“David Laws, in Non-League, is a legend. We saw him the other week at Cheltenham and met up with him for a few beers, he’s absolutely massive now! Not fat! Just working out wise, he was a man mountain. Whenever Lawsy growled at you, you knew to shut-up, but he was a top man.

“When me and Waldock came down, we both had this long hair and thought it looked good for some reason, his was a bit more curly than mine. We had a good time and we always used to get mixed up, still to this day, even though I’ve now got short hair, people come up to me and say ‘oh, you’re John Waldock aren’t you?’. I’m quite insulted because he looks like something out of a Kenny Rogers tribute act at the moment with his grey beard. He’s a great mate and he’s Godfather to my son Harry.”

Hutchinson’s first two seasons ended with 6th and 7th place finishes in the Southern Division, as Weymouth began to find their feet and settle themselves after a turbulent start to the decade. The next season he was part of the side who won the Dr Martens Southern Division title on the final day of the 1997/98 season.

“The 1997/98 season with Fred Davies is the one which sticks out; the thing about that season is that because a lot of us lived within the town, the camaraderie and team-spirit was the key because we were all friends off the pitch as well and all used to socialise together.

“That was one of the best seasons I’ve had, Fred was brilliant, he was an old school manager with old school values, but he got the boys playing. The only negative with Fred was that we used to have communal baths back in the day, we’d all get in there with a can of lager, but Fed used to join us and get in the bath with us, you don’t really want a 60-year-old man in the bath with you! So we all used to disperse out the bath when Fred jumped in. But he was magnificent, he got us back up there and it was a great season.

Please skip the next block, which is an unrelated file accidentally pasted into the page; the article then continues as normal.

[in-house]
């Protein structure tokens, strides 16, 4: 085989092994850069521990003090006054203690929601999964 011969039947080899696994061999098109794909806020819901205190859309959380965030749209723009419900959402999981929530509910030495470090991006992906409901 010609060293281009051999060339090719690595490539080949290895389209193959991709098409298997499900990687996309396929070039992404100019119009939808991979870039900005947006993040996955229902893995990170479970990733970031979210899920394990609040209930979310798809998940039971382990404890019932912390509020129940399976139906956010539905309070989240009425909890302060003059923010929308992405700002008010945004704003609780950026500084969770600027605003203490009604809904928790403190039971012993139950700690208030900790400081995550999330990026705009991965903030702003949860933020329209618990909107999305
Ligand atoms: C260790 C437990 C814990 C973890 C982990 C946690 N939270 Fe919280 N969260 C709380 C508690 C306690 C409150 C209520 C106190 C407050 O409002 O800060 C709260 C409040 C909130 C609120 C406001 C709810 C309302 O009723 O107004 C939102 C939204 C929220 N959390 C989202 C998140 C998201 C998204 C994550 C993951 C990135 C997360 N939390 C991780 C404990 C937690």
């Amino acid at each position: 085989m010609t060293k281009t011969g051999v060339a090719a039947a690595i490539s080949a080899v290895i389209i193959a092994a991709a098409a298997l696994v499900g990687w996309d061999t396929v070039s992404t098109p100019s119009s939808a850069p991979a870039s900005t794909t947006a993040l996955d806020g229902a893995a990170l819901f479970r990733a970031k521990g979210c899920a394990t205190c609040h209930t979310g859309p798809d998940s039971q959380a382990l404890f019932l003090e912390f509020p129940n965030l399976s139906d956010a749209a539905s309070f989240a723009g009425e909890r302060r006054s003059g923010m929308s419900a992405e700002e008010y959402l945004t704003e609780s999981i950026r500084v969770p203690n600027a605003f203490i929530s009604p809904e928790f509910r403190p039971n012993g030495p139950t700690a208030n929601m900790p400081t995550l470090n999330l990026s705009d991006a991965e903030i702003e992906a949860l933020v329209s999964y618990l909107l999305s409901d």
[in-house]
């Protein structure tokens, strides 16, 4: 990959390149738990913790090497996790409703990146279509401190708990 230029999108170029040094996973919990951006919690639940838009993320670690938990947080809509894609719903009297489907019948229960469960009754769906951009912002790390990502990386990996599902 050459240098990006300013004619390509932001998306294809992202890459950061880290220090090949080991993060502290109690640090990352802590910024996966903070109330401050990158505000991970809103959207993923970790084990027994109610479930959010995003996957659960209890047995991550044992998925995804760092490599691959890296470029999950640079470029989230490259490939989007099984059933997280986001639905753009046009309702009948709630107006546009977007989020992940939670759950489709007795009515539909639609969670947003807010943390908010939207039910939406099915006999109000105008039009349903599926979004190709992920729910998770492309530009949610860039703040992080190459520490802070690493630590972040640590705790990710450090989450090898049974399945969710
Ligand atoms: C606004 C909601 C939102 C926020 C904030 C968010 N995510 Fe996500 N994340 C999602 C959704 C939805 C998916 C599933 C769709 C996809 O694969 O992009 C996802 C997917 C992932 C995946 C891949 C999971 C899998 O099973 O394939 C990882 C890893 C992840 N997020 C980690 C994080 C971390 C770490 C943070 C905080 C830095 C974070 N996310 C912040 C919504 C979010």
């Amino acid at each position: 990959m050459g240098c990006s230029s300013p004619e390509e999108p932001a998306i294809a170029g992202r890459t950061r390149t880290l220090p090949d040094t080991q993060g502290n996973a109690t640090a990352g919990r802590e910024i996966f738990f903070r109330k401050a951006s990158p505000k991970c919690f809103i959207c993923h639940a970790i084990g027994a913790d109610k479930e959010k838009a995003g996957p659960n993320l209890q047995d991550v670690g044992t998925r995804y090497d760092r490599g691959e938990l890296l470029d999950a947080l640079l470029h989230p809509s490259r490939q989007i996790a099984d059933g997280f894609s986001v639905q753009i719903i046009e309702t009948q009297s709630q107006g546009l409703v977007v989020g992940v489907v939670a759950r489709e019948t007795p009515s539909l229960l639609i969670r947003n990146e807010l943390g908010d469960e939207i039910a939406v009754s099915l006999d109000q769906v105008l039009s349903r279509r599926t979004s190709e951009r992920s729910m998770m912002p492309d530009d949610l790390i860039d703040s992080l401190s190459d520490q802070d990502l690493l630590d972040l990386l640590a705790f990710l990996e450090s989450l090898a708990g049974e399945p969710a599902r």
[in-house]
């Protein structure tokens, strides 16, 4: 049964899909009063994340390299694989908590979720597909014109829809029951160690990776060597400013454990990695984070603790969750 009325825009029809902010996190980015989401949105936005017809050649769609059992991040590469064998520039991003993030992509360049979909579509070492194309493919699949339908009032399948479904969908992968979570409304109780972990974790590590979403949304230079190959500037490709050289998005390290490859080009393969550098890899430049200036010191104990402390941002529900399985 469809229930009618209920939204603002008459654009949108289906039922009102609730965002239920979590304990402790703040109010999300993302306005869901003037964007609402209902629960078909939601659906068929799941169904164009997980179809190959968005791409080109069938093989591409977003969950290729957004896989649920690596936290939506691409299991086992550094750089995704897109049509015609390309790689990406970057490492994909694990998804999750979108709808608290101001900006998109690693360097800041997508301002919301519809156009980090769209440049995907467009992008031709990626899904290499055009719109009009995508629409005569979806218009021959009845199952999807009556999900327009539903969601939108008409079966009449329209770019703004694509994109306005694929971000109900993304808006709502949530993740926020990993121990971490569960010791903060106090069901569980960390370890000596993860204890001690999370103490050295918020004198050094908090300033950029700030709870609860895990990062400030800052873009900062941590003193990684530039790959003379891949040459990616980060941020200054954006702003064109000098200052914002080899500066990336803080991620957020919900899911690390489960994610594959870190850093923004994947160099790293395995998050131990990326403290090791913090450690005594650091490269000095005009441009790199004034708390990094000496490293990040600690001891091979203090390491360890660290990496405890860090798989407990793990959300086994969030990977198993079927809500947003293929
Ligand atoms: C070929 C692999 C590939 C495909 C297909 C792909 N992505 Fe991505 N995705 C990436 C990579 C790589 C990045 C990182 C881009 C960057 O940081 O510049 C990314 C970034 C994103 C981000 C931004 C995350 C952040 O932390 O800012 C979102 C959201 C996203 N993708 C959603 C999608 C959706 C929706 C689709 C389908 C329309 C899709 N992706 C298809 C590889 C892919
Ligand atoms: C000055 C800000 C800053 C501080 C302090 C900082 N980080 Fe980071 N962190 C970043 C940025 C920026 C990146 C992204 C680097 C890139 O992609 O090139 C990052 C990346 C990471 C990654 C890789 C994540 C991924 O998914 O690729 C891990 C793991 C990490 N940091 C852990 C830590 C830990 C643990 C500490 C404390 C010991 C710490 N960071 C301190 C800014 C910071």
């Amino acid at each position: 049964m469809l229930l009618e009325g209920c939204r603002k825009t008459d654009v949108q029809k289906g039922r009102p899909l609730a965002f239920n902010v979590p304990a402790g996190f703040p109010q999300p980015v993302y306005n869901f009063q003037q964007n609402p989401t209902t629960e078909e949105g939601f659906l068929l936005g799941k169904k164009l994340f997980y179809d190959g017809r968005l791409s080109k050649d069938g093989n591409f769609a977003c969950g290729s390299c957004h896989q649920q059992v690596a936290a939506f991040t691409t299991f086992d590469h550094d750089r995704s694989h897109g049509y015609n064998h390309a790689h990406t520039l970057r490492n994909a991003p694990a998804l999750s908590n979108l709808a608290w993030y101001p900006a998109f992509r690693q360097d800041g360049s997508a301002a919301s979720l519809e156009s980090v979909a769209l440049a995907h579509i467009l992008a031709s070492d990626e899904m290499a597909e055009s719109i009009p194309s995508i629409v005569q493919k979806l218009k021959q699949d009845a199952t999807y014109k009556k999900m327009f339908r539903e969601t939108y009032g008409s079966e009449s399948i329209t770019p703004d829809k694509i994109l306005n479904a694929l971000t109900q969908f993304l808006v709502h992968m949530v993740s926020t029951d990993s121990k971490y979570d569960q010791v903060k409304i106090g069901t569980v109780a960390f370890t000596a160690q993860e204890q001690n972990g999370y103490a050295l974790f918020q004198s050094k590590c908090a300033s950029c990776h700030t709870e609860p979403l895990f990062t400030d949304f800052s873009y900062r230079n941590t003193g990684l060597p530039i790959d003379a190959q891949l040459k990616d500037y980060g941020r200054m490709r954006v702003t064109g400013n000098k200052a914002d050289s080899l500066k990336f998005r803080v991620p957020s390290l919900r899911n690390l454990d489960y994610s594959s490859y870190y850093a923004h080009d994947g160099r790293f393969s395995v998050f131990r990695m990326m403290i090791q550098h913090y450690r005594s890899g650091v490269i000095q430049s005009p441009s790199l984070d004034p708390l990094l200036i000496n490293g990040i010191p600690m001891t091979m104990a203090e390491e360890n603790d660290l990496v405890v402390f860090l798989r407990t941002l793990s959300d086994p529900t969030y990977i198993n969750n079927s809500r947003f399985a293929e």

“The fans were great that season, we won 4-1 against Bashley in one of the games in the final run-in, and then we had Clevedon away where we won 3-0 and in the crowd there were about 500 Weymouth fans, it was outstanding. Now you’re seeing that again under Mark Molesley.”

Having spent over a decade playing at the same club, Hutchinson played in a number of different Weymouth eras and has his fair-share memorable matches. It’s two FA Trophy games which stand-out for Hutchinson, Yeovil Town at home and Dagenham & Redbridge away.

“We had some great games, back in the day it was the Yeovil rivalry, probably before my time but we were lucky to play Yeovil in the Trophy at the Wessex Stadium, with over 4,000 people there,” recalls Hutchinson. “The Dorchester battles were always good, there were always delayed kick-offs because of the crowd getting near three or four thousand. It’s bizarre with the Dorchester games, because we were enemies on the pitch but off it we had become good friends with the likes of Simon Radcliffe, Andy Harris and Mark Jermyn; even to this day we’ll have a Weymouth and Dorch night out.